In an interview with police, Griffin said he had gotten “caught up” with the crowd and that authorities never asked him to leave, according to the affidavit.

He told authorities he left the area peacefully and hoped there could be a change in leadership “without a single shot being fired.” He added that there’s “no option that’s off the table for the sake of freedom,” the affidavit says.

Dozens of people have been arrested and charged for allegedly participating in the Capitol takeover, including a Kentucky man who was taken into custody Sunday for appearing to use a rolled-up Trump flag to smash a window in the Speaker’s Lobby, which leads to the House chamber, according to an affidavit filed in federal district court in Washington.

Chad Barrett Jones faces charges of assault on a federal officer, violent entry and disorderly conduct on Capitol grounds and other crimes. It was unclear Sunday if Jones had a lawyer.

Court documents said Jones was arrested when a relative contacted authorities after seeing him in news coverage.

Another person arrested Sunday, Bryan Betancur, was captured on video holding a Confederate battle flag in a restricted section on the west side of the Capitol, the FBI said in court documents.

Betancur, who was on probation for a burglary conviction, was wearing an ankle bracelet, and GPS data showed he was in the area for three hours on Jan. 6, according to the documents.

Betancur faces charges of participating in unlawful activities on restricted grounds and other crimes. It was unclear Sunday night whether he had a lawyer.

In court documents unsealed Sunday, a Colorado man described as an affiliate of the 3 Percenters, a far-right militia group, was charged with assaulting a federal officer, aiding and abetting destruction of federal property and other crimes.

In an affidavit, an FBI agent said the man, Robert Gieswein, was captured on video spraying law enforcement officers with an unknown substance before he and others knocked down a barricade and scrambled into the building.

The agent said Gieswein, who was seen wearing goggles and military-style gear, appears to run a private paramilitary training group, the Woodland Wild Dogs. Court records did not list a lawyer for him.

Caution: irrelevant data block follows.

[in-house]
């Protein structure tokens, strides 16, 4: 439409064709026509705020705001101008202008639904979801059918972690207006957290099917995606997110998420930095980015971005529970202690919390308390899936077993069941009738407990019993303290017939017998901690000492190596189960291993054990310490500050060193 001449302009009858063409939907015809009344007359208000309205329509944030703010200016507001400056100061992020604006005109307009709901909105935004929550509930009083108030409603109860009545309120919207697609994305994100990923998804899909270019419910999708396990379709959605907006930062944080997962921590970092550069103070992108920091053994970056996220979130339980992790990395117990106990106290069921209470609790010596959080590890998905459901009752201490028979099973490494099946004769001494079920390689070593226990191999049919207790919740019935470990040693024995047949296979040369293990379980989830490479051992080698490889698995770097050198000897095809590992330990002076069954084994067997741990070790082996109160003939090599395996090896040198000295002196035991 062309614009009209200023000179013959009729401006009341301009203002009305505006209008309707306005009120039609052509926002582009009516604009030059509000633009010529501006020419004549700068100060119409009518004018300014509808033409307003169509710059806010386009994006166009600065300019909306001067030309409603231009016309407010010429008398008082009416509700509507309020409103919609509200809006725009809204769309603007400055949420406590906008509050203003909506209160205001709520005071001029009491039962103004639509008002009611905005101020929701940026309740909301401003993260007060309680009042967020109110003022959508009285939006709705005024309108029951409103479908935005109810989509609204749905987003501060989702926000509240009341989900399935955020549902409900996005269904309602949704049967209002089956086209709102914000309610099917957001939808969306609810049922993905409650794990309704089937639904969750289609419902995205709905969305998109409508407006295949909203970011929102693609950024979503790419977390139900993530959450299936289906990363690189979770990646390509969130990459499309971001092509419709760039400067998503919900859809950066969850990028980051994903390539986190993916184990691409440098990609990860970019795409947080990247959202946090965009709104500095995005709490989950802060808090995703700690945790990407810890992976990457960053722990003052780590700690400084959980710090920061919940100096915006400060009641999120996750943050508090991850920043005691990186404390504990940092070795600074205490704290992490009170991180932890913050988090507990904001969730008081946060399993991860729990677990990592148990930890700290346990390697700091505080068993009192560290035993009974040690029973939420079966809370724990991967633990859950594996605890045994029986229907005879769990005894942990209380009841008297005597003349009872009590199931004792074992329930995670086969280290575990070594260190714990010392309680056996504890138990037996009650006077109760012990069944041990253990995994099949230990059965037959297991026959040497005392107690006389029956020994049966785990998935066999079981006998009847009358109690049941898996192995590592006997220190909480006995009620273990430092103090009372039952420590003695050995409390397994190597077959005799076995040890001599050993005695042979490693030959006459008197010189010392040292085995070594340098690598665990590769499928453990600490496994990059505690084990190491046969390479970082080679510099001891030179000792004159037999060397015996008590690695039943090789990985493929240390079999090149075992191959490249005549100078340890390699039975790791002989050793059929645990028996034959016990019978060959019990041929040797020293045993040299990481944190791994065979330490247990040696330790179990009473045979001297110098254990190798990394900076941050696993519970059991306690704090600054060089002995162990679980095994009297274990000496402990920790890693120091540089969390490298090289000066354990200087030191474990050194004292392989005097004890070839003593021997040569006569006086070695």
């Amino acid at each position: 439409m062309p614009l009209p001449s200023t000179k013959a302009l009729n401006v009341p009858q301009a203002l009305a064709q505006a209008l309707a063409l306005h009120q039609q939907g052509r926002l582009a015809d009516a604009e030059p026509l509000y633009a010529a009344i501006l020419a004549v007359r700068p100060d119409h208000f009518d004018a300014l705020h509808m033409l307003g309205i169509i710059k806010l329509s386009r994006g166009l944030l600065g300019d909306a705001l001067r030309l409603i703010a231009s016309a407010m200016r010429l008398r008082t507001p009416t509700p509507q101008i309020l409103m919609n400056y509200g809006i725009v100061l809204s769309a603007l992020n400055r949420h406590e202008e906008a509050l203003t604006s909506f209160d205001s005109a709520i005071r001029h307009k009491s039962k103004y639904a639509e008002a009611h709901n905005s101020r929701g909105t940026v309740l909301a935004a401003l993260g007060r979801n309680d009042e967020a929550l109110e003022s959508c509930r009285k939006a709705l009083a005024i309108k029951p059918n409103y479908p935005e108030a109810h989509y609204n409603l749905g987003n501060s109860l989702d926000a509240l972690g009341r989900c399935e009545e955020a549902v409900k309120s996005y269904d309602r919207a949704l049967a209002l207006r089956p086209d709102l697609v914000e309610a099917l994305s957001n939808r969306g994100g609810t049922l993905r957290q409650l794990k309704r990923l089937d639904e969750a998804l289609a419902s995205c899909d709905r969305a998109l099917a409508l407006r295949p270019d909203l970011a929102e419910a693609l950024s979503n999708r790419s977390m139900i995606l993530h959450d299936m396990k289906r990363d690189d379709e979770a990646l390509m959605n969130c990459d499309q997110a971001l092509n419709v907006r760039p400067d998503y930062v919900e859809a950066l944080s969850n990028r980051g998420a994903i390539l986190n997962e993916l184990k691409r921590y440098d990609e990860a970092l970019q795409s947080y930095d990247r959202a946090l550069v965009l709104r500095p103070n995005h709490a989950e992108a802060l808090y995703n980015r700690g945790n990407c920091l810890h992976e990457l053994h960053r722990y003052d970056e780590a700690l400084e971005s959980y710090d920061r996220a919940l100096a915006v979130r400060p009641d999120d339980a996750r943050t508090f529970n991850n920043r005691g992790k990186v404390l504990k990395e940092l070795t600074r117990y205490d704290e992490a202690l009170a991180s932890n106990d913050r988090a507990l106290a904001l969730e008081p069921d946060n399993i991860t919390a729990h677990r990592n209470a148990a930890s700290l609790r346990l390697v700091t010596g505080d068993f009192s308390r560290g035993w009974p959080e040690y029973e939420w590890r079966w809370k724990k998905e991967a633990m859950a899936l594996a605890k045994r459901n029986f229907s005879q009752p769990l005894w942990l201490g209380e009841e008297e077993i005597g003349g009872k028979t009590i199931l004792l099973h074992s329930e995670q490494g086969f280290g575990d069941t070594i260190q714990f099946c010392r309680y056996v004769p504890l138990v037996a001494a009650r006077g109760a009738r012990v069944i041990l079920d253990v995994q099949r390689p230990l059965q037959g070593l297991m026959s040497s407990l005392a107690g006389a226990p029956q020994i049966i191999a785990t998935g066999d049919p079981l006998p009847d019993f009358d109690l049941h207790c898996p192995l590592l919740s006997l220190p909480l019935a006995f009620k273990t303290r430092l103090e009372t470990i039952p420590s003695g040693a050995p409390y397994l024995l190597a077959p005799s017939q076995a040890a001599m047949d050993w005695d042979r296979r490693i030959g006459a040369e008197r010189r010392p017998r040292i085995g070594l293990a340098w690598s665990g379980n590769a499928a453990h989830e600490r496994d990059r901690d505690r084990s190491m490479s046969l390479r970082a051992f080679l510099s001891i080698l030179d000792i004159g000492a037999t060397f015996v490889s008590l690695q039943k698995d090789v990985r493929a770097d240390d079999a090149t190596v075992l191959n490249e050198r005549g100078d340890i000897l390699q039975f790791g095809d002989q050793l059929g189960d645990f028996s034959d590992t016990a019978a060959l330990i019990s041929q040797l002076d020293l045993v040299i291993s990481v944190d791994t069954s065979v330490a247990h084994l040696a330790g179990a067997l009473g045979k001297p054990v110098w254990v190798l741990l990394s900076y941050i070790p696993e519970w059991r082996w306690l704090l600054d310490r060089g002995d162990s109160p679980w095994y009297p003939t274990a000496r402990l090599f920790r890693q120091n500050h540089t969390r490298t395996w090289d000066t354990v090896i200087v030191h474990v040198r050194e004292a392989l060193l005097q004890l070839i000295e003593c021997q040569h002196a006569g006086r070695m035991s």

A University of Kentucky student, Gracyn Courtright, faces charges of theft, knowingly entering a restricted building and other crimes, according to court documents unsealed Sunday.

In Indiana,the FBI announced the arrest of Jon Schaffer, a guitarist with the metal band Iced Earth, who allegedly used pepper spray on Capitol Police. He faces six charges, including engaging in physical violence in the Capitol, the FBI said.

In a Facebook post, Iced Earth’s bassist, Luke Appleton, said other band members “DO NOT condone nor do we support riots or the acts of violence that the rioters were involved in on January 6th at the US Capitol building. We hope that all those involved that day are brought to justice to be investigated and answer for their actions.”

It was unclear Sunday night whether Schaffer had a lawyer.

Authorities still have hundreds of other open cases linked to the riot, in which five people died, including Capitol Police Officer Brian Sicknick. The FBI released photos Sunday of seven men it said assaulted a Washington police officer.

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Biden picks Rohit Chopra to lead consumer protection agency



WASHINGTON — President-elect Joe Biden has chosen Rohit Chopra to be the next director of the Consumer Financial Protection Bureau, two sources told NBC News.

Chopra, a member of the Federal Trade Commission, helped launch the agency in 2011 and previously served as its assistant director.

He is an ally of Sen. Elizabeth Warren, D-Mass., who proposed and built the consumer-focused agency. He is also backed by progressive groups. Bloomberg first reported Chopra’s selection.

Among those who applauded the move Sunday were Randi Weingarten, leader of the American Federation of Teachers, and the consumer advocacy organization Public Citizen, which called him a “fantastic pick who will return the agency to its days of actually fighting for consumers.”

At the CFPB, Chopra worked on student loan issues and helped secure funding for people unlawfully targeted by debt collectors, for-profit colleges and others, according to his agency biography.

At the FTC, he “pushed for aggressive remedies against lawbreaking companies, especially repeat offenders, and has worked to reverse the FTC’s reliance on no-money, no-fault settlements,” his biography says.

Geoff Bennett reported from Washington and Tim Stelloh from California.

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'Bring it on!' Britons back Boris to make UK the 'Singapore of Europe' with new freedom



BORIS JOHNSON has been urged to make Britain the “Singapore of Europe” with its new-found freedom after Brexit, according to the results of an poll.